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Back to the '40s With Neil Simon

July 08, 1993|ANNE LOUISE BANNON

Back in the 1940s, the U.S. Army plucked many young men with big dreams from their hometowns and sent them to faraway boot camps in places such as Biloxi, Miss.

One of the young men, a 19-year-old from New York, went on to write some of the best-loved comic plays in the American theater, including one about that boot camp experience.

It's a work called "Biloxi Blues," the playwright is Neil Simon and a production of it opens Friday at Citrus College in Glendora.

"These guys come from all kinds of backgrounds and they're all scared stiff. Their response is to laugh," director Jerry Carlson said of the play's characters.

"Biloxi Blues" is the second in an autobiographical trilogy spanning the life of Simon (or Eugene Jerome, as he is known in the plays) from his teen-age years (in "Brighton Beach Memoirs") to his early years as a comedy writer ("Broadway Bound").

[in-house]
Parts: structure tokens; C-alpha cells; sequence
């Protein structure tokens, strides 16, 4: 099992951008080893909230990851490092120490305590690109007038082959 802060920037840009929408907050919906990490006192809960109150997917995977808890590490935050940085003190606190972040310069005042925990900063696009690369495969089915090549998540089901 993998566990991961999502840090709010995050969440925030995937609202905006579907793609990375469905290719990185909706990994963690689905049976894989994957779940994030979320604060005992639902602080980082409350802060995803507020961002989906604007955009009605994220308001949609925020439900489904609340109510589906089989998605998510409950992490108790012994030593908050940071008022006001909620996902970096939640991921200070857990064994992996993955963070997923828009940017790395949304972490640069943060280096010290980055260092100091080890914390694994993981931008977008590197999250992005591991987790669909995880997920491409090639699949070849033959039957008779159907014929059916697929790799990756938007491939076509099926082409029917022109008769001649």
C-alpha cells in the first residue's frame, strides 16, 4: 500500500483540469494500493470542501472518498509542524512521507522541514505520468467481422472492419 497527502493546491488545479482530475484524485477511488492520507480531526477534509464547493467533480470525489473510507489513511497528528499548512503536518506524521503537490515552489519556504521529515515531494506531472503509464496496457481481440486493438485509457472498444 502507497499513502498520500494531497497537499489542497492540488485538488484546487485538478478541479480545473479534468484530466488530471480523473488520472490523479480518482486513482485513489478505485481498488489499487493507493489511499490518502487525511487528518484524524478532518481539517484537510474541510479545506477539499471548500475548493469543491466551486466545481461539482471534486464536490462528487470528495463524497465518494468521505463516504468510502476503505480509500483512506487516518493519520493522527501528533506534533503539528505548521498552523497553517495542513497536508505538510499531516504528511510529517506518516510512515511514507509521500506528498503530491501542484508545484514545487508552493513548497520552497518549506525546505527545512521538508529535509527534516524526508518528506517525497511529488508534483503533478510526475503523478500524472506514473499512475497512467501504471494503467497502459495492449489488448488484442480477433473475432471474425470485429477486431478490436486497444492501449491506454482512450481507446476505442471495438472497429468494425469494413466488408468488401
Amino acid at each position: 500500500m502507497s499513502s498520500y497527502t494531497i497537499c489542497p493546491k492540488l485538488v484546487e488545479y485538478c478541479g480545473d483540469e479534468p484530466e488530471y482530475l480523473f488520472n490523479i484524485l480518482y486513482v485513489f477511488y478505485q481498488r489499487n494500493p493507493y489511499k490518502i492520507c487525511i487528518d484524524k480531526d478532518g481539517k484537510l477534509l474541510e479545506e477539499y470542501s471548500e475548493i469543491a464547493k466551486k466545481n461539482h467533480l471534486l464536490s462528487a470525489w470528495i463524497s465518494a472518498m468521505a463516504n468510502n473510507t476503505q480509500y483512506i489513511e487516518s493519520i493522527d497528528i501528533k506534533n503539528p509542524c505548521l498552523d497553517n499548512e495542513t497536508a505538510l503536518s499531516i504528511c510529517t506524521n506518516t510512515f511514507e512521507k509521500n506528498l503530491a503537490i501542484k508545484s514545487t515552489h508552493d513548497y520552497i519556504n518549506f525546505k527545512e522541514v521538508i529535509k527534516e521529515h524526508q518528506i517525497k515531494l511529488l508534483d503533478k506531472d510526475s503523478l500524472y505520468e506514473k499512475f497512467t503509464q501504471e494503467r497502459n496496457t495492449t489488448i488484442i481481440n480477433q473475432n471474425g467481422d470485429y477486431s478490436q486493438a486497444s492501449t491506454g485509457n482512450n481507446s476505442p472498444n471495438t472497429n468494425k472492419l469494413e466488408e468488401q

While Carlson's view of the play is realistic, "I approach it as a fictional thing," he said.

"The autobiographical part of the show does not really enter it, because it's irrelevant to the story of the script. We (Carlson and Simon) both have the same story, but it's a wonderful story to tell."

Carlson is going to some lengths to tell that story with as much historical accuracy as possible.

"We've taken great pains to get the appropriate 1940s costumes" and props, the 59-year old director said. "Going back to the '40s these days is really difficult, because all that stuff became collector's items, and my mother threw it all away."

The play, part of the college's summer dinner theater series, starts with a barbecue at 6:30 p.m. The curtain rises at 8 p.m. in the Haugh Performing Arts Center on the campus at 1000 W. Foothill Blvd. There will also be performances on Saturday and Sunday evening and on July 15, 16, 17 and 18.

Tickets for the play, including dinner, are $22; $20 for students and senior citizens. Admission for the play only is $10; $8 for students and senior citizens.

Reservations: (818) 963-9411.

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